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Missouri River Annual Flow 2016


The last time I looked at water flow on the Missouri River was 2013; it’s time for an update.

Water flow on the Missouri is an important question. Floods on the river have cost untold millions of dollars of damage over the years, it is the source of drinking water for more than half of Missouri’s population, including the cities of St. Joseph, Kansas City, Columbia, and St. Louis, it is used for irrigation, and it is used as a an artery for the shipment of food and other commodities.

Figure 1. Source: Google Earth.

Figure 1. Dams Along the Missouri River. Source: Google Earth.

Missouri is downstream from 15 dams on the mainstem of the Missouri River, and more on tributary rivers. One of the most important functions of these dams is to regulate the flow of the river, holding back water during times of flood and releasing reserved water during times of drought. As you go up river, the most important dams are the Gavins Point Dam (1957), the Fort Randall Dam (1956), the Big Bend Dam (1966), the Oahe Dam (1962), the Garrison Dam (1953), the Fort Peck Dam (1940), and the Canyon Ferry Dam (1954). All but Gavins Point impound more than a million acre-feet of water.

The flow of the river is so important that conflict has arisen between upstream states, which want enough water conserved in their reservoirs for drinking and farming, and downstream states, which want enough water released to keep navigation systems open. Throw into this mix the environmentalists, who want to return the river to its natural state as much as possible to support important species and the riverine ecosystem.

The United States Geological Survey maintains stations for monitoring our nation’s surface water, including gauges along important rivers. The gauge in Kansas City and the gauge in Hermann both record the annual average discharge of the river at their respective locations going back to 1958 (See Figure 1). Though not perfect, the Kansas City gauge can give a rough estimate of the flow of the Missouri River entering the state. After passing Kansas City, several important tributaries enter the Missouri, including the Gasconade River, the Grand River, and the Osage River. The Hermann gauge can give an estimate of the flow after all of the major tributaries in the state have added their water to the total.

Figure 1. Data sources: United States Geological Survey, National Centers for Environmental Information.

Figure 2. Data sources: United States Geological Survey, National Centers for Environmental Information.

Figure 2 shows the average flow of the Missouri River in cubic feet per second, with Kansas City in blue and Hermann in red, and the scale against which you should read them is on the left. The third line, in green, is the annual precipitation in the Northern Rockies and Plains climate region, the approximate drainage basin of the Missouri River. Its scale is shown on the right, in inches of precipitation per year. I also had Excel calculate linear regression trend lines on all 3 series, and these are shown as dashed lines. In the interest of full disclosure, be sure to notice that the final data point in all 3 series represents only 7 years, not 10.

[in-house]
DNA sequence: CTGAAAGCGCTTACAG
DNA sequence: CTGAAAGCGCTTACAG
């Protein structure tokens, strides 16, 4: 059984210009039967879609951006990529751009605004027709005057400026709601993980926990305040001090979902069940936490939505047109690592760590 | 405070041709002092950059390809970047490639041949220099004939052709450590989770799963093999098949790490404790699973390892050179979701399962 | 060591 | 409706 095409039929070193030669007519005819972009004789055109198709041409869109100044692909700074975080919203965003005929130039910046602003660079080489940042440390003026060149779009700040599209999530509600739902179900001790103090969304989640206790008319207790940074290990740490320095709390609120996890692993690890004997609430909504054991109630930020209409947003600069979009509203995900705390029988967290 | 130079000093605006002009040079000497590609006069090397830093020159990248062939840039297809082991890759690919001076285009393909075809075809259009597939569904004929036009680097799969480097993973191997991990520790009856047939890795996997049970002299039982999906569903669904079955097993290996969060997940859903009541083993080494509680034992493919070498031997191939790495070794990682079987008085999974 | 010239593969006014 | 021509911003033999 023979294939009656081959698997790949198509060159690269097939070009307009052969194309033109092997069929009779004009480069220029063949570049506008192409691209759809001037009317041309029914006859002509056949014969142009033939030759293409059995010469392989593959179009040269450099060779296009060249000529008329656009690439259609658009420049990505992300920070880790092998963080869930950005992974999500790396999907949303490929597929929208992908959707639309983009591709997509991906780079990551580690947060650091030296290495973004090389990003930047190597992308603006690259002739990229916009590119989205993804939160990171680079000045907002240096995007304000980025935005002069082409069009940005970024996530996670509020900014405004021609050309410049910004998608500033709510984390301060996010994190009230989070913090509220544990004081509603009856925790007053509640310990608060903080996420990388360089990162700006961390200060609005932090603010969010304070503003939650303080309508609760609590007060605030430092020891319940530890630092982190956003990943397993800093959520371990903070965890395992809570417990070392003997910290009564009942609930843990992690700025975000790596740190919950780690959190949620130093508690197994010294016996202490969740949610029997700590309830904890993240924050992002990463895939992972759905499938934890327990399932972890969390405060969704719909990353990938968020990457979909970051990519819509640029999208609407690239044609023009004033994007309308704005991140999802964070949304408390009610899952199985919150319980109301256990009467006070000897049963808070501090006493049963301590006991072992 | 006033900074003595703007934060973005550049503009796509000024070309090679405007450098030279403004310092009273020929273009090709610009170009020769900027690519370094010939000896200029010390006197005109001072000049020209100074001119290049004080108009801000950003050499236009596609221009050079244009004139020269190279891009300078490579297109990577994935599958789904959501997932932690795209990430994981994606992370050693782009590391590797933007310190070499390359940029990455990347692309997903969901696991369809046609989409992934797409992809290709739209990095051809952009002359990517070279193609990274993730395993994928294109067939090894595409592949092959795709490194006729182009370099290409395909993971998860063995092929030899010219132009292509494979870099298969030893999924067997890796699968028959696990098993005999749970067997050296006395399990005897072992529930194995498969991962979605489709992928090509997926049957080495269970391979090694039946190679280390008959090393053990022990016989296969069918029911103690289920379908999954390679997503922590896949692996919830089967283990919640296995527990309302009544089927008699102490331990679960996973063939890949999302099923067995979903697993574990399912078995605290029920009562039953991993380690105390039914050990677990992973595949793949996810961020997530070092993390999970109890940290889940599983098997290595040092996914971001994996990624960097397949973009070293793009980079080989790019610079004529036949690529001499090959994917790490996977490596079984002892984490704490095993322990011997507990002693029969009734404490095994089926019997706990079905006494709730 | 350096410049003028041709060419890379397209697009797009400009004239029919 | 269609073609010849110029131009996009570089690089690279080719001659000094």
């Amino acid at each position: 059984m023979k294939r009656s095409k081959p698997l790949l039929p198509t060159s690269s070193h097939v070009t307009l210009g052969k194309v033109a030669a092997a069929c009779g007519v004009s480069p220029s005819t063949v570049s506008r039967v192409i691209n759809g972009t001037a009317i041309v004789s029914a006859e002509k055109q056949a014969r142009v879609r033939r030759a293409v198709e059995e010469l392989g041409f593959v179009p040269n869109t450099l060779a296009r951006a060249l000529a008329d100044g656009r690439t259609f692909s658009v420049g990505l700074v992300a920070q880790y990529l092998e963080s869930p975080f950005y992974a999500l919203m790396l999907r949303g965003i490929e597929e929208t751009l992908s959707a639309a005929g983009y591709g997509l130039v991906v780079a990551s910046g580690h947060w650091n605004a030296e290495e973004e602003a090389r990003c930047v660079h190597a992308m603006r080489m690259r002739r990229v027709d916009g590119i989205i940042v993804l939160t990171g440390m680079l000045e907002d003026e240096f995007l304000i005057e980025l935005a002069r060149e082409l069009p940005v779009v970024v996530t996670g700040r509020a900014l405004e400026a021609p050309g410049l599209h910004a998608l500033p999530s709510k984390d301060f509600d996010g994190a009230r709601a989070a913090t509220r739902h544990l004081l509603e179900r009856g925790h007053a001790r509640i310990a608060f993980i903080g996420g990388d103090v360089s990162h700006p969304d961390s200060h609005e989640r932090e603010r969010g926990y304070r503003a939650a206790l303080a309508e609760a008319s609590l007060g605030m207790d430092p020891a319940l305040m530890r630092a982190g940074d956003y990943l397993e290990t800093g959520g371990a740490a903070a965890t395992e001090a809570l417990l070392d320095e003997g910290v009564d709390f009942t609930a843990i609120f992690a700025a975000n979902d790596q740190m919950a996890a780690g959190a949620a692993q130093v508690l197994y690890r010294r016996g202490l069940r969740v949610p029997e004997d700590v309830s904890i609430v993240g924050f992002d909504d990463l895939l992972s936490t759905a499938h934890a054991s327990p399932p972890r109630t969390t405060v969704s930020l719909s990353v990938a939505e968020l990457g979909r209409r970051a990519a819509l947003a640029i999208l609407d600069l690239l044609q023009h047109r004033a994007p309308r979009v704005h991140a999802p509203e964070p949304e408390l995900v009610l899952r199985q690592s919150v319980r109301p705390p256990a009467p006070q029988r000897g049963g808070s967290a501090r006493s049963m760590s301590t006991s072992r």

First, the flow at Herman is higher than at Kansas City. This is expected, because several tributaries add their flow to the river between Kansas City and Hermann.

Second, the trend for each series is slowly rising. With the severe droughts of recent years, this seems surprising.

Third, the variation in flow over time is very large, and the yearly variation dwarfs the change in the trend over time. At Hermann, the average yearly variation is 30% of the average streamflow. In fact, at Hermann, the highest annual streamflow (1993) was more than 4 times the lowest (2006).

Fourth, periods of high and low flow can last for five or more years.

Fifth, as I have noted in posts on climate change, the annual precipitation in the Northern Rockies & Plains also seems to be slowly increasing.

Just “eyeballing” the chart, the variation in streamflow between years seems to have increased over time, and so does the variation in precipitation. As noted above, the years of both the highest and lowest streamflows have occurred since 1990. If streamflow variation is, indeed, increasing, it opens both the potential for increased flooding and problems due to low water. I will look at this question in more detail in the next post.


For river flow: United States Geological Service. National Water Information System: Web Interface. USGS Surface-Water Annual Statistics for Missouri. This is a data portal. Working your way through this data portal is tricky and complex. The sites used above are sites 06893000 (Kansas City) and 06934500 (Hermann). The parameter used was Discharge (sometimes called streamflow) in cubic feet per second. The dates used were 1958-2015. Data was downloaded 6/8/16, and the starting point for the data portal was at http://waterdata.usgs.gov/mo/nwis/annual/?referred_module=sw.

For precipitation: National Centers for Environmental Information. Climate at a Glace. This is a data portal. I selected Parameter: Precipitation, Time Scale: Year-to-Date, Month: Annual, Start Year: 1958, End Year: 2015, State/Region: Northern Rockies and Plains, and Climate Division/City: Entire Region. Data downloaded 7/9/16 from http://www.ncdc.noaa.gov/cag/time-series/us.

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